“All the panels were prefabricated before they came to site which made it much faster and easier for construction in the CBD, not having all that heavy lifting, concreting and welding”.
And finally, because the product has far less embodied carbon compared to the traditional steel and timber construction materials, it is much more sustainable.
CLT also does not need to be insulated, painted or fireproofed.
“It has an inherent fire resistance, which means it can be designed to accommodate substantial fire and remain structurally stable at the high temperatures.”
In HomeGround, CLT forms the walls, floors and the lift cores throughout the accommodation levels.
“We utilised a hybrid CLT and steel bracing system for the building stability, which provided a unique architectural outcome. The connection of the steel bracing taking the lateral but not gravity loads to the CLT structure is complex allowing for differential axial shortening between the timber and steel.”
Toby says timber makes a building far more welcoming and homely.
“It was designed with the best outcome and wellbeing of occupants at the front of our minds. And from an engineering perspective, it was exciting, new and different – a great project to be involved in. Good for society, great for the environment. It ticks a lot of boxes.”
Auckland City Mission CEO Helen Robinson says the Mission’s previous facility had lots of heart but was not fit for purpose in many ways.
“HomeGround has been built by, for, and with Aucklanders at its heart and is primarily a place of transformation and healing,” she says.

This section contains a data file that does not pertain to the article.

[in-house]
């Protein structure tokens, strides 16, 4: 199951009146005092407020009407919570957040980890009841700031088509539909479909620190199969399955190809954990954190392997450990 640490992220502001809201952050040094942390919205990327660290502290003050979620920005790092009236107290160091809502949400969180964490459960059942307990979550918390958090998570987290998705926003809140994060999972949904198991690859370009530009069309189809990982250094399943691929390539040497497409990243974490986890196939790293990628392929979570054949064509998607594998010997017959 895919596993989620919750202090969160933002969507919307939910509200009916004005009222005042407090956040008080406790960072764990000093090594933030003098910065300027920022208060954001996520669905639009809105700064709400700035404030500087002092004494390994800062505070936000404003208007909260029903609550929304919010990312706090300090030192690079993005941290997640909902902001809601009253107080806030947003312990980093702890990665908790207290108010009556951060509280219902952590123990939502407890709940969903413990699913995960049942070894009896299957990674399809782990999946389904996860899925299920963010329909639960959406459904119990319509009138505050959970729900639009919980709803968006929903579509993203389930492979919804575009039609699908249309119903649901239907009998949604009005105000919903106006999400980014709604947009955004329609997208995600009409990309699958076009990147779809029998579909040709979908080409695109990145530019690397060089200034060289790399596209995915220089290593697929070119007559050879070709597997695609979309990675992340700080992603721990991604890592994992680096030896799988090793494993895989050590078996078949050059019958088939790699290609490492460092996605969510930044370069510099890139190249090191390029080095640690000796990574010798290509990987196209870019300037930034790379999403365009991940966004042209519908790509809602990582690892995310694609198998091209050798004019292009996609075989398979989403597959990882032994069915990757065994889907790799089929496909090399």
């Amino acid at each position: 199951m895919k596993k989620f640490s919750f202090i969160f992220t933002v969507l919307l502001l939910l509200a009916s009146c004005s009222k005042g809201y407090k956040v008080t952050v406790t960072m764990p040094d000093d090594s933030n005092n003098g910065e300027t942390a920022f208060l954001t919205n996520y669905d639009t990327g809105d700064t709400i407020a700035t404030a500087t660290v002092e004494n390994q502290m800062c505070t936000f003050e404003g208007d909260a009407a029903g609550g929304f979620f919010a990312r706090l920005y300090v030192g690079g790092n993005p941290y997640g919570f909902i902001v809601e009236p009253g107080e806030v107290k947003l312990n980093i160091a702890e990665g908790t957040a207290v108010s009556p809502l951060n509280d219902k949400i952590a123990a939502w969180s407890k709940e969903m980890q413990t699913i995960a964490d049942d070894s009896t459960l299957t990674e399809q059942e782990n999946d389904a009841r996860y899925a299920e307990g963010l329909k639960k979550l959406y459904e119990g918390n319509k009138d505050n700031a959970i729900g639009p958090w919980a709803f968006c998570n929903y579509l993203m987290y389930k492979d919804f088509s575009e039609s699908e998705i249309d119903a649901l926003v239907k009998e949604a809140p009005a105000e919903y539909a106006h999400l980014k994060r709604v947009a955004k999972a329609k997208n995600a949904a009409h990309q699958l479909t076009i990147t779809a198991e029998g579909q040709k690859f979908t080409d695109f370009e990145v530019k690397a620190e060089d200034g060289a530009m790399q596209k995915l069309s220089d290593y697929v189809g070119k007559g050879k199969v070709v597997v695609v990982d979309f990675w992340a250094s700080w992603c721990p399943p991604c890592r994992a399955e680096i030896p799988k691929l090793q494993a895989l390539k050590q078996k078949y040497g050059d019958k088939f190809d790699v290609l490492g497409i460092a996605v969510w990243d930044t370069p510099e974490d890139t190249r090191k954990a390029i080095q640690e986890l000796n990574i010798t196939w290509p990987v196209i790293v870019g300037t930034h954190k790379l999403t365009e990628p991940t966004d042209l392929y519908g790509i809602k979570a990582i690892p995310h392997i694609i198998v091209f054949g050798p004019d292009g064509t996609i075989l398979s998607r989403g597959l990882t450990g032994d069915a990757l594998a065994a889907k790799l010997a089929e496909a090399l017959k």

“It makes a strong statement about how our city cares for its most vulnerable people.”
The reaction to HomeGround is tangible, she says.
“Each day I can’t help but come across people in the laneway who are needing our support, and I am struck by how we are now able to do that with the dignity and ease of service that they deserve. People tell me every day about how they love their new apartments, appreciate the warm and welcoming laneway, and enjoy having home-cooked meals in Haeata.
“It is already living up to the promise of being a place of transformation and healing and I am truly grateful to everyone who has played a part in making this long-held dream a reality.”
A place to call home
- Opened February 2022
- 80 new permanent apartments with 24/7 wraparound support
- Health centre for up to 3,000 people, ultimately to include dental, physiotherapy and podiatry services
- Haeata, a community dining room that can support up to 300 people a day
- Public showers and toilets
- Social and medical detox unit with 30 beds
- Education, art and training facilities
- Budgeting advice and other support networks
- Rooftop greenhouse and tenants’ lounge
An “exciting, new and different” project
- Main construction by Built Environs
- Construction period: 27 months
- 12,500 m2 housing and support centre
- Cost: approximately $110 million
- Homeground's 11 levels includes refurbishment of existing hotel structure, The Prince of Wales
- Gabled roof evoking the image of a home and a Māori wharenui
- Diagonal bracing evoking Māori weaving patterns found in tukutuku (latticework) and Pacific tapa